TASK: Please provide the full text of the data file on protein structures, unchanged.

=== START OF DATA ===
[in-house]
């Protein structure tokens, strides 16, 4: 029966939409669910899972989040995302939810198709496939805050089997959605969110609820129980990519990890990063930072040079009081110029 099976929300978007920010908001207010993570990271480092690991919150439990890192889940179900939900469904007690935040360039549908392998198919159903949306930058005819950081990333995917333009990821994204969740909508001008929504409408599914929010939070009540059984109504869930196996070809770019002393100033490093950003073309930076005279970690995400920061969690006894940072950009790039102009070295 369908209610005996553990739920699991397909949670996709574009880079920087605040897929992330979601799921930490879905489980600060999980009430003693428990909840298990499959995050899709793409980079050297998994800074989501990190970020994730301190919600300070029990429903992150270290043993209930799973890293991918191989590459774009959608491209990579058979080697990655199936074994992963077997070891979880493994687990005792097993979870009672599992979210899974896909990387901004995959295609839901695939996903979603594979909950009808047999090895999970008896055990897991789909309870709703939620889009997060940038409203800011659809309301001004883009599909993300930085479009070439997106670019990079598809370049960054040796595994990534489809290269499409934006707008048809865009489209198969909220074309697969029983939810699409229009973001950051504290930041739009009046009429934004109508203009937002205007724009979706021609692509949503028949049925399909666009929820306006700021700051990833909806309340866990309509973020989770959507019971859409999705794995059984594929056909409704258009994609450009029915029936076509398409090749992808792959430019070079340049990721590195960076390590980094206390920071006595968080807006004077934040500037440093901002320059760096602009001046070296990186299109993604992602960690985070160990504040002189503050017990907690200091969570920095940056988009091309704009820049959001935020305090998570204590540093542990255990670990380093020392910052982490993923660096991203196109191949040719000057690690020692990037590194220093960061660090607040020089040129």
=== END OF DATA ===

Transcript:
[in-house]
């Protein structure tokens, strides 16, 4: 029966939409669910899972989040995302939810198709496939805050089997959605969110609820129980990519990890990063930072040079009081110029 099976929300978007920010908001207010993570990271480092690991919150439990890192889940179900939900469904007690935040360039549908392998198919159903949306930058005819950081990333995917333009990821994204969740909508001008929504409408599914929010939070009540059984109504869930196996070809770019002393100033490093950003073309930076005279970690995400920061969690006894940072950009790039102009070295 369908209610005996553990739920699991397909949670996709574009880079920087605040897929992330979601799921930490879905489980600060999980009430003693428990909840298990499959995050899709793409980079050297998994800074989501990190970020994730301190919600300070029990429903992150270290043993209930799973890293991918191989590459774009959608491209990579058979080697990655199936074994992963077997070891979880493994687990005792097993979870009672599992979210899974896909990387901004995959295609839901695939996903979603594979909950009808047999090895999970008896055990897991789909309870709703939620889009997060940038409203800011659809309301001004883009599909993300930085479009070439997106670019990079598809370049960054040796595994990534489809290269499409934006707008048809865009489209198969909220074309697969029983939810699409229009973001950051504290930041739009009046009429934004109508203009937002205007724009979706021609692509949503028949049925399909666009929820306006700021700051990833909806309340866990309509973020989770959507019971859409999705794995059984594929056909409704258009994609450009029915029936076509398409090749992808792959430019070079340049990721590195960076390590980094206390920071006595968080807006004077934040500037440093901002320059760096602009001046070296990186299109993604992602960690985070160990504040002189503050017990907690200091969570920095940056988009091309704009820049959001935020305090998570204590540093542990255990670990380093020392910052982490993923660096991203196109191949040719000057690690020692990037590194220093960061660090607040020089040129």